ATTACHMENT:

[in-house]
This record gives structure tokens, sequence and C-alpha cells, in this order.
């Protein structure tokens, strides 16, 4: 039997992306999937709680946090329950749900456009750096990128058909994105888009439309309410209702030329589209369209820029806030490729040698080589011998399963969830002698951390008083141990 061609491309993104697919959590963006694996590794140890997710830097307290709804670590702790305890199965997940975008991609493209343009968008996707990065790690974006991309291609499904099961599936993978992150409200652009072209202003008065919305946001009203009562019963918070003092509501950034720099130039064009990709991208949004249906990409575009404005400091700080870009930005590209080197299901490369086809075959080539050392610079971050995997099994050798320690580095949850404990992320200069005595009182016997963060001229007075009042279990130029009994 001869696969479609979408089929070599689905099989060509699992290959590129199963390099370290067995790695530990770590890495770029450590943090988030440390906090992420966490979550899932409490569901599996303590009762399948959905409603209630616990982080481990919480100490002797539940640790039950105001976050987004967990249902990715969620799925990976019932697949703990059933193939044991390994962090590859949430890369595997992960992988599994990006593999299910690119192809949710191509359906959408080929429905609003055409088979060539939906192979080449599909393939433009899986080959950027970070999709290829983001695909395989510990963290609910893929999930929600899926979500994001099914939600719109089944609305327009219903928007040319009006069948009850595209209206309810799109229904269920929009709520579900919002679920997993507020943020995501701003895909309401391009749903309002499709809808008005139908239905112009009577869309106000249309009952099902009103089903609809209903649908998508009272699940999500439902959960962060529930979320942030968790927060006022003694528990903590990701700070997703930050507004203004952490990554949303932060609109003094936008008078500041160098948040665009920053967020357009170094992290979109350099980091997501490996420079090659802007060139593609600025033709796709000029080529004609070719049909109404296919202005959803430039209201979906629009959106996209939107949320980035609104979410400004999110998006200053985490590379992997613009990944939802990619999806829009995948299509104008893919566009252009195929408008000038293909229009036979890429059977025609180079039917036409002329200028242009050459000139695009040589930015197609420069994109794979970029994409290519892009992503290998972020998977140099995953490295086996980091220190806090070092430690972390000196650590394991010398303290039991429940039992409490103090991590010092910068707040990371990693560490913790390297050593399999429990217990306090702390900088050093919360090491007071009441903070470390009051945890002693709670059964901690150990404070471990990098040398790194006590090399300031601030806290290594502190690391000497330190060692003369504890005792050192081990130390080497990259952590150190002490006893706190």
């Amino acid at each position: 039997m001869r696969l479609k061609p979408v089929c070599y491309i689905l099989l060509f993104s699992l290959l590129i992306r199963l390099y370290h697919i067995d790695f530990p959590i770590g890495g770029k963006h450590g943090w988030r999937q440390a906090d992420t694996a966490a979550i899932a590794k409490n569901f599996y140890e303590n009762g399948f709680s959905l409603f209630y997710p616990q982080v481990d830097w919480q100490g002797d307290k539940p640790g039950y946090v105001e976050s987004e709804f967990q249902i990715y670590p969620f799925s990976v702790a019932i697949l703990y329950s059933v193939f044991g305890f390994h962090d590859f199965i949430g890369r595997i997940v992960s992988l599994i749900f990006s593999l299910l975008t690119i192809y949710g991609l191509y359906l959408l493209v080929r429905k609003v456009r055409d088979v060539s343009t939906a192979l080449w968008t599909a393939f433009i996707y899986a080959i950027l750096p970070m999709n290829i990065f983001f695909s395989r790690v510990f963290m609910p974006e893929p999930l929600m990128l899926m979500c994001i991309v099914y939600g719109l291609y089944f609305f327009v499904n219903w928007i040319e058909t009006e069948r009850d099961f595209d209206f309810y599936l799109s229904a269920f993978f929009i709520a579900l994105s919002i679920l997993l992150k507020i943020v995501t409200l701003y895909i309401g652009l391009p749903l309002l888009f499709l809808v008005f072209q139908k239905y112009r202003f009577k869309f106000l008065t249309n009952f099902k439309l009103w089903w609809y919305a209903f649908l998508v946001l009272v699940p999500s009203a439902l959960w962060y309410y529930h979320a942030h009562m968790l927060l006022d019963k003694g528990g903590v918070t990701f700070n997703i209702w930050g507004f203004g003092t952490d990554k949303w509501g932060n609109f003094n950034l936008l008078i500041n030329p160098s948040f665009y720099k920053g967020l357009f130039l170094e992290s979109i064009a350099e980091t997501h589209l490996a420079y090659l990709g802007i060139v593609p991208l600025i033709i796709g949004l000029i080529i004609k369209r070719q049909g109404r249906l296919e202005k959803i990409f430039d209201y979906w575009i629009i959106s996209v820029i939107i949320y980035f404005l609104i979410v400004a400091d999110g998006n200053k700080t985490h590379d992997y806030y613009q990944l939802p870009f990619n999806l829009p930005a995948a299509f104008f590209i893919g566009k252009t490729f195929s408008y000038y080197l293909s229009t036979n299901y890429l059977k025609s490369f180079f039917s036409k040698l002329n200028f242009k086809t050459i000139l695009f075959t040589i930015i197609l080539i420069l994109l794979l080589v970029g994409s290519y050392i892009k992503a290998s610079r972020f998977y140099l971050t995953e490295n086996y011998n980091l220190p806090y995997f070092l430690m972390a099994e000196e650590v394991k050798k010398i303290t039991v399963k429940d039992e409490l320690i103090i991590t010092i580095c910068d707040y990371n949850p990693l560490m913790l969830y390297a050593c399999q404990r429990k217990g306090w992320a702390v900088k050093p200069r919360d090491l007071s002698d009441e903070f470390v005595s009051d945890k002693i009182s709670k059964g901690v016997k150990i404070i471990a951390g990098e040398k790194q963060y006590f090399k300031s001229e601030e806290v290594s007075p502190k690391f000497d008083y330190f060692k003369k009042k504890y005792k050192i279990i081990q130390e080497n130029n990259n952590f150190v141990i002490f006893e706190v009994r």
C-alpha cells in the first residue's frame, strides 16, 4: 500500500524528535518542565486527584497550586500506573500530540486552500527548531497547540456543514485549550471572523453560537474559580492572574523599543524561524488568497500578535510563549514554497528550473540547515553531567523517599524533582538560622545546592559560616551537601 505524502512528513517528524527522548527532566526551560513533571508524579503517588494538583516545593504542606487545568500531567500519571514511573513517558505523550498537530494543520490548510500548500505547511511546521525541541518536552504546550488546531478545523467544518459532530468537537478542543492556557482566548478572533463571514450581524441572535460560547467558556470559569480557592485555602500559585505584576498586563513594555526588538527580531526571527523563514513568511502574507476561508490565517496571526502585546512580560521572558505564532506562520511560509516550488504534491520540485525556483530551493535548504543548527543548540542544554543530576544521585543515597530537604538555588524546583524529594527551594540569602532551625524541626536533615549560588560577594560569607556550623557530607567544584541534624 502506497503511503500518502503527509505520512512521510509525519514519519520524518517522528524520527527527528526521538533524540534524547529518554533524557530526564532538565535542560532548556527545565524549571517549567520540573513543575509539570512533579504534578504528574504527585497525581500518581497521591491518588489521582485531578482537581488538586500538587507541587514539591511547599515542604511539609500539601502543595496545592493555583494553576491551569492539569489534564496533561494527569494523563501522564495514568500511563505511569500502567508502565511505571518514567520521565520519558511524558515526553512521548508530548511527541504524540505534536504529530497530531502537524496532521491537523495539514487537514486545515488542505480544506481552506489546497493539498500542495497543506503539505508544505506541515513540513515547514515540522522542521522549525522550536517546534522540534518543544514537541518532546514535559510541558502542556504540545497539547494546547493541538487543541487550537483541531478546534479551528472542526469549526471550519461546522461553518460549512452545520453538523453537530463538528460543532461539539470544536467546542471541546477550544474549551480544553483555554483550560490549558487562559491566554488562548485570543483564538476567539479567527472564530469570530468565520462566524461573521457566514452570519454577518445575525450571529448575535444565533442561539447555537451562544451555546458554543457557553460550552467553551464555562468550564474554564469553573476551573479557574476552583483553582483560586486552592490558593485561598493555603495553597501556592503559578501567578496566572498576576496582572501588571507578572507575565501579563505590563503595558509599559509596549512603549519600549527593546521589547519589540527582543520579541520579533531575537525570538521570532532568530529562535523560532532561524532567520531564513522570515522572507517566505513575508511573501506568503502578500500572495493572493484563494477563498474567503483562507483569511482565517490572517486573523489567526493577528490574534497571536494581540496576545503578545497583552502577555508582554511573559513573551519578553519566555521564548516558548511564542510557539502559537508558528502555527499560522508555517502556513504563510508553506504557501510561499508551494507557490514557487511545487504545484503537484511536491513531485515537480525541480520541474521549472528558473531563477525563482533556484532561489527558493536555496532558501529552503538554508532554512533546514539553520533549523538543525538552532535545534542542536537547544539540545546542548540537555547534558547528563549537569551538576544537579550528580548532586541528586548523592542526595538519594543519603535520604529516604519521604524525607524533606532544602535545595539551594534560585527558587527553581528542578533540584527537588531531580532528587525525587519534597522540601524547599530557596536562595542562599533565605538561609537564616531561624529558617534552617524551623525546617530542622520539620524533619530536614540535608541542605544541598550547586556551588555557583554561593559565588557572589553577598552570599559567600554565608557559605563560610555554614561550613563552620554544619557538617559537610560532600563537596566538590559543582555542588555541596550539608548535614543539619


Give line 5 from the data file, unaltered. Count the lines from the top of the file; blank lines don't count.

C-alpha cells in the first residue's frame, strides 16, 4: 500500500524528535518542565486527584497550586500506573500530540486552500527548531497547540456543514485549550471572523453560537474559580492572574523599543524561524488568497500578535510563549514554497528550473540547515553531567523517599524533582538560622545546592559560616551537601 505524502512528513517528524527522548527532566526551560513533571508524579503517588494538583516545593504542606487545568500531567500519571514511573513517558505523550498537530494543520490548510500548500505547511511546521525541541518536552504546550488546531478545523467544518459532530468537537478542543492556557482566548478572533463571514450581524441572535460560547467558556470559569480557592485555602500559585505584576498586563513594555526588538527580531526571527523563514513568511502574507476561508490565517496571526502585546512580560521572558505564532506562520511560509516550488504534491520540485525556483530551493535548504543548527543548540542544554543530576544521585543515597530537604538555588524546583524529594527551594540569602532551625524541626536533615549560588560577594560569607556550623557530607567544584541534624 502506497503511503500518502503527509505520512512521510509525519514519519520524518517522528524520527527527528526521538533524540534524547529518554533524557530526564532538565535542560532548556527545565524549571517549567520540573513543575509539570512533579504534578504528574504527585497525581500518581497521591491518588489521582485531578482537581488538586500538587507541587514539591511547599515542604511539609500539601502543595496545592493555583494553576491551569492539569489534564496533561494527569494523563501522564495514568500511563505511569500502567508502565511505571518514567520521565520519558511524558515526553512521548508530548511527541504524540505534536504529530497530531502537524496532521491537523495539514487537514486545515488542505480544506481552506489546497493539498500542495497543506503539505508544505506541515513540513515547514515540522522542521522549525522550536517546534522540534518543544514537541518532546514535559510541558502542556504540545497539547494546547493541538487543541487550537483541531478546534479551528472542526469549526471550519461546522461553518460549512452545520453538523453537530463538528460543532461539539470544536467546542471541546477550544474549551480544553483555554483550560490549558487562559491566554488562548485570543483564538476567539479567527472564530469570530468565520462566524461573521457566514452570519454577518445575525450571529448575535444565533442561539447555537451562544451555546458554543457557553460550552467553551464555562468550564474554564469553573476551573479557574476552583483553582483560586486552592490558593485561598493555603495553597501556592503559578501567578496566572498576576496582572501588571507578572507575565501579563505590563503595558509599559509596549512603549519600549527593546521589547519589540527582543520579541520579533531575537525570538521570532532568530529562535523560532532561524532567520531564513522570515522572507517566505513575508511573501506568503502578500500572495493572493484563494477563498474567503483562507483569511482565517490572517486573523489567526493577528490574534497571536494581540496576545503578545497583552502577555508582554511573559513573551519578553519566555521564548516558548511564542510557539502559537508558528502555527499560522508555517502556513504563510508553506504557501510561499508551494507557490514557487511545487504545484503537484511536491513531485515537480525541480520541474521549472528558473531563477525563482533556484532561489527558493536555496532558501529552503538554508532554512533546514539553520533549523538543525538552532535545534542542536537547544539540545546542548540537555547534558547528563549537569551538576544537579550528580548532586541528586548523592542526595538519594543519603535520604529516604519521604524525607524533606532544602535545595539551594534560585527558587527553581528542578533540584527537588531531580532528587525525587519534597522540601524547599530557596536562595542562599533565605538561609537564616531561624529558617534552617524551623525546617530542622520539620524533619530536614540535608541542605544541598550547586556551588555557583554561593559565588557572589553577598552570599559567600554565608557559605563560610555554614561550613563552620554544619557538617559537610560532600563537596566538590559543582555542588555541596550539608548535614543539619